He does retain a good deal of objectivity as far as military leadership is concerned. There was plenty to criticize on both sides, but he gives unstinting praise to Grant, whom he obviously admires. He was unstintingly admiring of Lincoln and recognized that Lincoln was indeed the South’s best friend in the North; he, like other Confederate military leadership, understood immediately that Lincoln’s assassination was a disaster for the South.

As far as the military side is concerned, Alexander gives a great many details of how the various campaigns were planned and how they were carried off, particularly from the point of view of the artillery. These are fascinating, since the general histories, even such excellent ones such as Shelby Foote’s 3 volume narrative, can’t go into such detail. One example is the defense of Petersburg, where his accounting of the digging of the trenches, the placement of artillery, and the increasingly desperate tactics used by Lee to defend the ever-lengthening fortifications with his dwindling army is absorbing. In one section of the narrative, Alexander describes life in the trenches; it was a misery of never being able to stand up, of vermin, of baking in the sun. It’s quite graphic.

His maps are in reality sketches, and they are excellent, far surpassing in quality and relevance many of the maps included in modern books on the war that are computer-generated by professionals. Also included are portraits--they appear to be lithographs--of many of the Confederate high-ranking officers, such as Braxton Brag, Nathan Bedford Forrest, John Bell Hood, Jubal Early, John Gordon and others; it’s about the only book, though, with which I’m familiar that does no have the nearly obligatory portrait of lee, which is just as well. The frontispiece is a portrait of Alexander himself, in uniform.

The book is really the published manuscript with some editing. Since Porter wrote it while serving in Nicaragua for the US government in the late 1890s, he left many blanks for dates, casualties, names, etc. which he intended to fill in when he returned home to his plantation in South Carolina. He never did. The book remains faithful o the manuscript in that respect; the notes “fill in the blanks” and are quite informative. The text is 552 pages, which means that there were quite a few times when I had to use the index to place a particular officer or civilian whose name cropped up later on.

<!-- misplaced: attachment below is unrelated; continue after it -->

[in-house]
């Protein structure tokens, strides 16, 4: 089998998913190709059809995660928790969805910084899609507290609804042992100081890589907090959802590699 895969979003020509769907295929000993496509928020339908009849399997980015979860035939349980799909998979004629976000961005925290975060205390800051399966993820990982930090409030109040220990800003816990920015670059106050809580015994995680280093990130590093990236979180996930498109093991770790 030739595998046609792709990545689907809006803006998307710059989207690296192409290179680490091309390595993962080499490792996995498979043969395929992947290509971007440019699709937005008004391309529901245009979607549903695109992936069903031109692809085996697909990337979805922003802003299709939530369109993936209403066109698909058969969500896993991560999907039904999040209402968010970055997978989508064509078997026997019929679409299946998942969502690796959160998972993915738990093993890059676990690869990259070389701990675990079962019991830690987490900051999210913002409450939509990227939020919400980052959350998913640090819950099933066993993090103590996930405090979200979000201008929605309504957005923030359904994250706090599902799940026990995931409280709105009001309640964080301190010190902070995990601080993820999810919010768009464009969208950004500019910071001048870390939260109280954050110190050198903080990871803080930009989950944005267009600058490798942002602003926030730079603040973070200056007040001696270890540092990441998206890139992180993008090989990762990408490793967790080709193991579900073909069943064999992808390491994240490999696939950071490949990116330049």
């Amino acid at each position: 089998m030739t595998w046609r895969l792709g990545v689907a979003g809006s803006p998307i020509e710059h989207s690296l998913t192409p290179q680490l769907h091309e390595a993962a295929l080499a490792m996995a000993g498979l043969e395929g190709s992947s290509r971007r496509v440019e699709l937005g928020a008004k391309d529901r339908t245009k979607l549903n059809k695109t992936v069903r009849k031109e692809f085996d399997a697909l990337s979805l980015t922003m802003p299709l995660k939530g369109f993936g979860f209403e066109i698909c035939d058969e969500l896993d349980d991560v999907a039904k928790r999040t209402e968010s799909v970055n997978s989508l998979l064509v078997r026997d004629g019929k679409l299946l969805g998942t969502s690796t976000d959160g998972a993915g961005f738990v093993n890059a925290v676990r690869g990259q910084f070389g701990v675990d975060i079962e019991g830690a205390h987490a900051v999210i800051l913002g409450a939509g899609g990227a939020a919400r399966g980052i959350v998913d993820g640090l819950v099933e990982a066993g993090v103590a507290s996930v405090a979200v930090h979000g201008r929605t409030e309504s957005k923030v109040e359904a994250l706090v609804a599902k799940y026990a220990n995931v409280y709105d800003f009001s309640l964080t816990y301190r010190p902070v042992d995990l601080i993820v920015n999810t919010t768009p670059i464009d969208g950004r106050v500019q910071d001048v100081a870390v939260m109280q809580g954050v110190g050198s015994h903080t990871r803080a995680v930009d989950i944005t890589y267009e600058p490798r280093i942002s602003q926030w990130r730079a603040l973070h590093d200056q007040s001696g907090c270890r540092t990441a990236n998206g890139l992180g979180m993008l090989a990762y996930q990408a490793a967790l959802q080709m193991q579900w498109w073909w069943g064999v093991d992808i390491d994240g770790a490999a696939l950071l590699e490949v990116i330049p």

Fighting For The Confederacy is not a book for the casual reader of the US Civil War, but neither is it simply for buffs and specialists. Alexander's personal reminiscences of the life he led while serving in the army as well as his recollections of the engagements in which he fought are extremely well-written and easy to follow. I certainly would recommend it to anyone who enjoyed, for instance, Sam Watson’s Co. Aitch; it’s Sam on a higher level of the military heap.

Highly recommended for those with something more than a passing interest in the US Civil War. ( )
  Joycepa | Feb 4, 2009 |
This is the book that wasn't supposed to be shared. E Porter Alexander wrote the book for his children. His other work "Miltary Memiors of a Confederate Officer" was the public book. There is more intimate personal information in this one and many stories with less battle detail. ( )
  dhughes | Apr 14, 2007 |
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Author nameRoleType of authorWork?Status
Edward Porter Alexanderprimary authorall editionscalculated
Gallagher, Gary W.Editorsecondary authorsome editionsconfirmed
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For my parents, William and Shirley Gray Gallagher,
whose influence on me has been far greater than they imagine --
and for my son, William Paul Gallagher,
who is a great joy in my life.
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INTRODUCTION
Brigadier General Edward Porter Alexander sat astride his horse on the south bank of the James River opposite downtown Richmond early on the morning of 3 April 1865.
EDITOR'S NOTE
The editorial goal of this project was to prepare an accurate, unabridged, and annotated text of the manuscript Alexander wrote while in Greytown, Nicaragua.
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Originally published by UNC Press in 1989, Fighting for the Confederacy is one of the richest personal accounts in all of the vast literature on the Civil War. Alexander was involved in nearly all of the great battles of the East, from First Manassas through Appomattox, and his duties brought him into frequent contact with most of the high command of the Army of Northern Virginia, including Robert E. Lee, Stonewall Jackson, and James Longstreet. No other Civil War veteran of his stature matched Alexander's ability to discuss operations in penetrating detail-- this is especially true of his description of Gettysburg. His narrative is also remarkable for its utterly candid appraisals of leaders on both sides.